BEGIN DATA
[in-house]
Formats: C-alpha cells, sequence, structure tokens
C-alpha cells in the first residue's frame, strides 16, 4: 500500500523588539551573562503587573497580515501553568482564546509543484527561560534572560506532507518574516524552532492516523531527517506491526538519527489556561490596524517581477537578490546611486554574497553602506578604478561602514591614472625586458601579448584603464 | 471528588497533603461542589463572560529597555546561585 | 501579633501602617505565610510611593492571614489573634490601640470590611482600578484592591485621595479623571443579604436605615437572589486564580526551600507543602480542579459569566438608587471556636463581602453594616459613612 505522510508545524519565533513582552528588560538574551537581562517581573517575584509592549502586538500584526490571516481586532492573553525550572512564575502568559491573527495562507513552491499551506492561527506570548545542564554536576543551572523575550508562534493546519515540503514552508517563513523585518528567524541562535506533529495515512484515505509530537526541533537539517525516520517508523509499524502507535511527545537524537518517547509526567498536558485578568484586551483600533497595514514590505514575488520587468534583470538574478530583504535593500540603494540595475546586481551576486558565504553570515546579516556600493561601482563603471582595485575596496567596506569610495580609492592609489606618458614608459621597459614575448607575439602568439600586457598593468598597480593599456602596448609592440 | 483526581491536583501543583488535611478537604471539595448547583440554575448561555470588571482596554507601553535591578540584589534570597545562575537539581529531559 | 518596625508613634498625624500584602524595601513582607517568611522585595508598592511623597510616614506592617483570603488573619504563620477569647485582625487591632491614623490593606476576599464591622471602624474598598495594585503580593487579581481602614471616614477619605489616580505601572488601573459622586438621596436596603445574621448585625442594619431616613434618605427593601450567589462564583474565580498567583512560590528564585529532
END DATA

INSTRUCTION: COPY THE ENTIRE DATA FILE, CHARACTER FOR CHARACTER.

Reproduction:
[in-house]
Formats: C-alpha cells, sequence, structure tokens
C-alpha cells in the first residue's frame, strides 16, 4: 500500500523588539551573562503587573497580515501553568482564546509543484527561560534572560506532507518574516524552532492516523531527517506491526538519527489556561490596524517581477537578490546611486554574497553602506578604478561602514591614472625586458601579448584603464 | 471528588497533603461542589463572560529597555546561585 | 501579633501602617505565610510611593492571614489573634490601640470590611482600578484592591485621595479623571443579604436605615437572589486564580526551600507543602480542579459569566438608587471556636463581602453594616459613612 505522510508545524519565533513582552528588560538574551537581562517581573517575584509592549502586538500584526490571516481586532492573553525550572512564575502568559491573527495562507513552491499551506492561527506570548545542564554536576543551572523575550508562534493546519515540503514552508517563513523585518528567524541562535506533529495515512484515505509530537526541533537539517525516520517508523509499524502507535511527545537524537518517547509526567498536558485578568484586551483600533497595514514590505514575488520587468534583470538574478530583504535593500540603494540595475546586481551576486558565504553570515546579516556600493561601482563603471582595485575596496567596506569610495580609492592609489606618458614608459621597459614575448607575439602568439600586457598593468598597480593599456602596448609592440 | 483526581491536583501543583488535611478537604471539595448547583440554575448561555470588571482596554507601553535591578540584589534570597545562575537539581529531559 | 518596625508613634498625624500584602524595601513582607517568611522585595508598592511623597510616614506592617483570603488573619504563620477569647485582625487591632491614623490593606476576599464591622471602624474598598495594585503580593487579581481602614471616614477619605489616580505601572488601573459622586438621596436596603445574621448585625442594619431616613434618605427593601450567589462564583474565580498567583512560590528564585529532